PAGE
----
Asthma attacks are scary, and if you’re a woman, your chance of being diagnosed with asthma increases as you age. When you’re 20, the rate of diagnosis is equally split between men and women. However, by age 40, women are twice as likely to have asthma than men of the same age.
“We are aware of gender differences in some diseases such as breast cancer,” says Andrea Anthony, MD, a pulmonologist with Meritas Health Pulmonary Medicine. “However, we are just beginning to notice the gender differences in adult asthma.” Women tend to have more severe asthma than men, and they have a higher rate of hospitalization.
If your mom or dad has asthma, you’re 3-to-6 times more likely to have it, too. “Hormones such as estrogen can also play a role in asthma,” Dr. Anthony explains. “It’s not estrogen itself that triggers an asthma attack. It’s the fluctuation of the hormone brought on by menstrual cycles, pregnancy and menopause.” Other risk factors include allergies and being overweight.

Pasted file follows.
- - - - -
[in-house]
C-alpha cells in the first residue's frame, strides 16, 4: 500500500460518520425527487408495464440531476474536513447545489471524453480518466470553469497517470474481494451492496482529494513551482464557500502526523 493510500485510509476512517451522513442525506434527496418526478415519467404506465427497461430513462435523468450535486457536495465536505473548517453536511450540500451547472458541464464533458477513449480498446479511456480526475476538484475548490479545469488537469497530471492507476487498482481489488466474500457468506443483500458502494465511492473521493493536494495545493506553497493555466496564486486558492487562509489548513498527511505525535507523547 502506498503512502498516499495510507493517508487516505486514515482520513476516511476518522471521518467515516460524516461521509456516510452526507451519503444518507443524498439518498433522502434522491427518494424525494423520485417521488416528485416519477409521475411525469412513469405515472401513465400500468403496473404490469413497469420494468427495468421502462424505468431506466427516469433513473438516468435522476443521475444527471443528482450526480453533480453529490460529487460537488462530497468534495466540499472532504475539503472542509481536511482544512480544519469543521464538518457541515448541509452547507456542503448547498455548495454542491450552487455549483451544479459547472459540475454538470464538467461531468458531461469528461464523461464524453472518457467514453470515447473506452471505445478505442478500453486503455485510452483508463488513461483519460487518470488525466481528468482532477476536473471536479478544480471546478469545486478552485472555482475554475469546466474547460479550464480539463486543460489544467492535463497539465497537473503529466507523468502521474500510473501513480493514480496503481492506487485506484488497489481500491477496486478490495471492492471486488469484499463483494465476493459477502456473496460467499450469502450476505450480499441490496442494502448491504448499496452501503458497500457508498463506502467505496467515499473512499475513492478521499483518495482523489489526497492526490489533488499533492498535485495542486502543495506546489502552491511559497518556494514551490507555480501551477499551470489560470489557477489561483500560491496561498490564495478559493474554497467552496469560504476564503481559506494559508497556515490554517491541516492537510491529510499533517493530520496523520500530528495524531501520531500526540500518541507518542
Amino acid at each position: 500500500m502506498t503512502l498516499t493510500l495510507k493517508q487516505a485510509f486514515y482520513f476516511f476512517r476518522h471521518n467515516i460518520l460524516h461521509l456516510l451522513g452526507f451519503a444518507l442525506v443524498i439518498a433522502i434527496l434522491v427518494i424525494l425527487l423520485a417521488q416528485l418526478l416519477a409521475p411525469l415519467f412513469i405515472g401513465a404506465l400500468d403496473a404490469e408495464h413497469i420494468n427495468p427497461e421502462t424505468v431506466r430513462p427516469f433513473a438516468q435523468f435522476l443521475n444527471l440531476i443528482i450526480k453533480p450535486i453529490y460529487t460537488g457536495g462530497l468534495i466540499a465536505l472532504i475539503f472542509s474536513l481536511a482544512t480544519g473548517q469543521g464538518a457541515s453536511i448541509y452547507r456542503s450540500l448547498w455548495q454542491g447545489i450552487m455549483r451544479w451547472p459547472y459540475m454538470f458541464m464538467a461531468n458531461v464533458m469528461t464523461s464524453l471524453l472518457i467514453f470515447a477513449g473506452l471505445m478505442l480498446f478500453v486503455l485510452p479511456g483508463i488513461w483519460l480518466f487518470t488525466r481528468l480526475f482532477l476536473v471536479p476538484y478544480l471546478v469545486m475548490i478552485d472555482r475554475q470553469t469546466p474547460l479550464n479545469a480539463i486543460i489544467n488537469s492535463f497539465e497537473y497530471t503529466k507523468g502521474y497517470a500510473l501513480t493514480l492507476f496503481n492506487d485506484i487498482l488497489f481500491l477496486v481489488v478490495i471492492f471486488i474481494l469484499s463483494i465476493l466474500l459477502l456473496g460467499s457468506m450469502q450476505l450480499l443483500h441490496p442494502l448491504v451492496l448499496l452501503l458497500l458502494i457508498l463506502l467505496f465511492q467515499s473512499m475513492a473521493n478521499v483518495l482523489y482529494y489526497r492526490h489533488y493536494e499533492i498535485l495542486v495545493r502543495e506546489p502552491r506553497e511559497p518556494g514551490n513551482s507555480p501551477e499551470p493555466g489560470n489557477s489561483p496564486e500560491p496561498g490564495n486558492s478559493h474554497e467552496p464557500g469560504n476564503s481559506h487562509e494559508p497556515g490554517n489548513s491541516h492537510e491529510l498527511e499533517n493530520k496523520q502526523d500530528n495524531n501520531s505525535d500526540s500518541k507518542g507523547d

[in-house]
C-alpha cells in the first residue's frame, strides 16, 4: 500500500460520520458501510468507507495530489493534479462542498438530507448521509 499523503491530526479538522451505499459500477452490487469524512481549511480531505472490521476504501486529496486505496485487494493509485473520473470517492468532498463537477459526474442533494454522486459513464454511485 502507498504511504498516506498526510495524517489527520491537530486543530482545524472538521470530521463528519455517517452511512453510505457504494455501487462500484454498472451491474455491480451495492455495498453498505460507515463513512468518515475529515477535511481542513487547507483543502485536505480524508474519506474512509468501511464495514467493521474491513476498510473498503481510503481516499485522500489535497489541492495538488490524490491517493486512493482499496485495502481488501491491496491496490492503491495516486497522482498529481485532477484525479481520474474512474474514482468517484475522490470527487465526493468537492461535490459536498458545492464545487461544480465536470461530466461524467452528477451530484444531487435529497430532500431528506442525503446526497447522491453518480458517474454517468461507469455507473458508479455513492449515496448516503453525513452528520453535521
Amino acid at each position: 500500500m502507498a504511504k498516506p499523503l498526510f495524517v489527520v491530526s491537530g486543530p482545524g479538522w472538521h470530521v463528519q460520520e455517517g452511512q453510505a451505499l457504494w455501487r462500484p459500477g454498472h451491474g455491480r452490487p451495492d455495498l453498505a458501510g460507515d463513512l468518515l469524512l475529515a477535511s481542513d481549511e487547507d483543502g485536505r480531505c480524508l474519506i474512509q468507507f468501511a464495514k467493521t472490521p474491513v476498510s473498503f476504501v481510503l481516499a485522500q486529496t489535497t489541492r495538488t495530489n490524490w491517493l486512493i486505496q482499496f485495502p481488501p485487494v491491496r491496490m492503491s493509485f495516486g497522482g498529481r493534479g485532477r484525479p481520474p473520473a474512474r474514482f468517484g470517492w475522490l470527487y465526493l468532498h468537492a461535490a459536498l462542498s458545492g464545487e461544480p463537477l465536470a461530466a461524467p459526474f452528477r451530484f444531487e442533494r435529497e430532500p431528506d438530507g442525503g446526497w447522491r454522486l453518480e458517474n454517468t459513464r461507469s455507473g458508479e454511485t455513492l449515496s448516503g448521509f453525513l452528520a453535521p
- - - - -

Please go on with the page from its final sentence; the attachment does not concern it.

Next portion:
Allergens such as dust mites, pet dander, pollen and molds can aggravate asthma. Tobacco smoke, pollution, exercise, stress, colds or the flu can also trigger a flare up.
Common asthma symptoms include wheezing, shortness of breath, chest tightness and a chronic cough. If the symptoms come and go, pay attention to any patterns, and discuss them with your doctor. If you have a severe onset of symptoms, head to the Emergency Room immediately.
If you’ve been diagnosed with asthma, work closely with your doctor to control it. There are many ways to treat and manage asthma so you can live a healthy and active life.
While there is no cure for asthma, it can be controlled. Managing your triggers is one option. For example, menopausal women may control asthma by using an estrogen patch. If seasonal allergies accelerate asthma, try an over-the-counter allergy medication. Allergy sufferers may also benefit from customized immunotherapy which may help reduce asthma attacks.
Many people control their asthma with prescribed steroid medications, which decrease inflammation in the lung’s airways. Your doctor may also prescribe a quick-acting inhaler. Also known as a rescue or emergency inhaler, it provides quick relief of asthma symptoms.
If you have severe asthma, bronchial thermoplasty may help. “It’s a safe, simple procedure that has given revolutionary results to patients who haven’t responded to traditional treatments,” Dr. Anthony says. Bronchial thermoplasty is a minimally invasive treatment option for severe asthma that can reduce frequency and severity of asthma attacks in just three outpatient visits.
Explore our step-by-step guides.